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Companies are using Web-based extranet technologies to build “trading communities.” These inter-organizational systems can support transaction processing and cooperative and shared decision making. Despite the many possibilities, creating IODSSs involves resolving a number of real-world issues, including how to adapt or change business processes and how to provide incentives for stakeholders to use IODSSs. Managers in interdependent organizations need to cooperate to build IODSSs, and managers in focal organizations need to consider what types of DSSs can assist their stakeholders. Also, managers in focal organizations must confront a variety of business, technical, and legal issues and impediments if they want to build effective IODSSs. Generally, the “focal organization” owns the IODSS.
The first major business issue that must be confronted is who will use the system—customers, suppliers, or others? Then focal organization managers need to ask a number of more specific questions: What is the cost of the proposed IODSS, and who will pay the cost? Then managers need to ask: Do we need to reengineer or redesign our processes? Does the Internet increase the speed of decisions and transactions and create efficiencies for our business? Will the use of networks, Web-based DSSs, and the Internet create new value for customers? Too many “No” answers to such questions and proposed IODSS projects will certainly fail.
In terms of technical issues, managers need to ask if the initiating company has the staff and technology in place to build the proposed IODSS. Someone needs to determine what hardware and software the partners and participants will need to acquire. Technical issues can be overcome if potential problems and needs are identified early in the development process.
Finally, from a legal perspective, managers need to determine what material can be made available to external users, especially customers and suppliers, to support their decision making. And, focal organization managers should ask: Do we have privacy or liability issues or copyright issues associated with the proposed IODSS project?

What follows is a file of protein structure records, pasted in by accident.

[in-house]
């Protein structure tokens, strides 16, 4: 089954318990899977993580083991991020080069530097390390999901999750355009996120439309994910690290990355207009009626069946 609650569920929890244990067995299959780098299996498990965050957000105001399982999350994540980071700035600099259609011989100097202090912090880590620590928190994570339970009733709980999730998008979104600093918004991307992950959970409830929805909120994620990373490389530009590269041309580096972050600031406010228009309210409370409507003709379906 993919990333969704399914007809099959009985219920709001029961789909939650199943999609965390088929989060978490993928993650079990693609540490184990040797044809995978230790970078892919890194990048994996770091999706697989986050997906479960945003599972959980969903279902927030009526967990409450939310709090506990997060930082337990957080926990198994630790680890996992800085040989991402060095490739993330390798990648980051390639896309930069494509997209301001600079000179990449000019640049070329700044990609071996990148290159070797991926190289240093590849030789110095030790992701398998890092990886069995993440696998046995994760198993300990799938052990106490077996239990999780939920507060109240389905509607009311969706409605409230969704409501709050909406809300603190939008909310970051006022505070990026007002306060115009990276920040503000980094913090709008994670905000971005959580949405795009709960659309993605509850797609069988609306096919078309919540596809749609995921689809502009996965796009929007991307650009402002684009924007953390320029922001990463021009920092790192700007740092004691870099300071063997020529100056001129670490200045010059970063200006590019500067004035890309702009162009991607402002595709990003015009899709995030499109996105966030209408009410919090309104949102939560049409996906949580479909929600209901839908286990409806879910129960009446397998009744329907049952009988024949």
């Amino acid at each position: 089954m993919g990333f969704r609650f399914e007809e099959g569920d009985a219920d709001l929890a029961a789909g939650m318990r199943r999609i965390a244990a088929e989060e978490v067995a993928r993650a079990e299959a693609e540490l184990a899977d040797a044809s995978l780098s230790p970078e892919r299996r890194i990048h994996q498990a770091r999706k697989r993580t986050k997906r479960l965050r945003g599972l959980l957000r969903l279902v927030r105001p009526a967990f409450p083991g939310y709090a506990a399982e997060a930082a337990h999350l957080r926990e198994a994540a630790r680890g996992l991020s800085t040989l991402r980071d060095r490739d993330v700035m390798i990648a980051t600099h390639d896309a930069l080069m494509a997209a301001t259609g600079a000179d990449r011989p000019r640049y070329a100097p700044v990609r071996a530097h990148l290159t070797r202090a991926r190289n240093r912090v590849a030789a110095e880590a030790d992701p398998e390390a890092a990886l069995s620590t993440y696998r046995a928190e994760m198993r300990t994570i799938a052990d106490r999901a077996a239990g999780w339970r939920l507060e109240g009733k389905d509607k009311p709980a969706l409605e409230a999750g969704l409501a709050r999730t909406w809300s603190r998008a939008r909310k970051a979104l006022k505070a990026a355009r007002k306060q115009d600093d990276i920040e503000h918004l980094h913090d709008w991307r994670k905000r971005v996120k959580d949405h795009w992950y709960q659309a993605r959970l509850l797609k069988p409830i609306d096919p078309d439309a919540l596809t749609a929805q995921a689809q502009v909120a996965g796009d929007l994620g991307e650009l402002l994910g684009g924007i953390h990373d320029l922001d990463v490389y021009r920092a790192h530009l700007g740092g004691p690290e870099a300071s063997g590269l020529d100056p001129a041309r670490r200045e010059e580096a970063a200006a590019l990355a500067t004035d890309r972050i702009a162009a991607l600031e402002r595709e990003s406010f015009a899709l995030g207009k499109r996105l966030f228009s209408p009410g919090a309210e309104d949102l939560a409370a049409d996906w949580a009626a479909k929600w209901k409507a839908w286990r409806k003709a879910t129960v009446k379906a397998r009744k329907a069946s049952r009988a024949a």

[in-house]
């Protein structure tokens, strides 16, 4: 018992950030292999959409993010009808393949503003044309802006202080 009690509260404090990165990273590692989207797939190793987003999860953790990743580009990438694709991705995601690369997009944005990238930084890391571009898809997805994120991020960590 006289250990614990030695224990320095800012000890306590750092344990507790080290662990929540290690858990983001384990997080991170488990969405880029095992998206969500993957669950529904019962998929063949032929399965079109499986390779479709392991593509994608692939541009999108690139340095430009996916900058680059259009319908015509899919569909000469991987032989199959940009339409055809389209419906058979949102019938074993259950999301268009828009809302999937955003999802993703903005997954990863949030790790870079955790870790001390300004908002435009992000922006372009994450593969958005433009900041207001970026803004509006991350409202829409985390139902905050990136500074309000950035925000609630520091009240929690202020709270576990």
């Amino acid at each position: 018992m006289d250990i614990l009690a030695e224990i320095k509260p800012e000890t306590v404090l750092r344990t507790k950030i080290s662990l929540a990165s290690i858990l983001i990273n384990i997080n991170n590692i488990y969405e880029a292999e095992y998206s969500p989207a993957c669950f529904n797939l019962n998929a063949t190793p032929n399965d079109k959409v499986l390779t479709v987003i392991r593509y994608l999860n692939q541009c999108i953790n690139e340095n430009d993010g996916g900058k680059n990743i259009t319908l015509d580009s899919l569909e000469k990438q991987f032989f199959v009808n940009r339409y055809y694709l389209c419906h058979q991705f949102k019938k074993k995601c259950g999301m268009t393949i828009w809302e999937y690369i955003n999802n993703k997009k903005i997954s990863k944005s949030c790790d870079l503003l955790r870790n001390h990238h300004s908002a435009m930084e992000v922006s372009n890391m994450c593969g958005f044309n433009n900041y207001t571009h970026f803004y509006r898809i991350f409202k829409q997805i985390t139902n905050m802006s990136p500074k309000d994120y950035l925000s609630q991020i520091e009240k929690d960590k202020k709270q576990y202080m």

Implementation can be especially difficult, because an IODSS Project Team needs the support of at least two sets of senior executives. Also, the team needs to address all of the above issues in terms of two or more different business and information technology cultures.
The most advanced IODSSs use the public Internet to create communication links. The systems may involve any stakeholder with access to the Internet and authority or privileges to use specific capabilities. These advanced systems are associated with collaboration and decision support. The increasing use of the Internet/Web is significantly decreasing the costs of building IODSS networks between suppliers, customers, and manufacturers/retailers. The Web facilitates cooperative processes and can include buyers, suppliers, and partners in redesigned business processes. With IODSSs supporting value chains, the supply-chain management system and the customer support system can be integrated. Integration can provide sharing of manufacturing, inventory, sales, and other data. Such a data-driven IODSS helps suppliers build to order and stock inventory based on more accurate projections.
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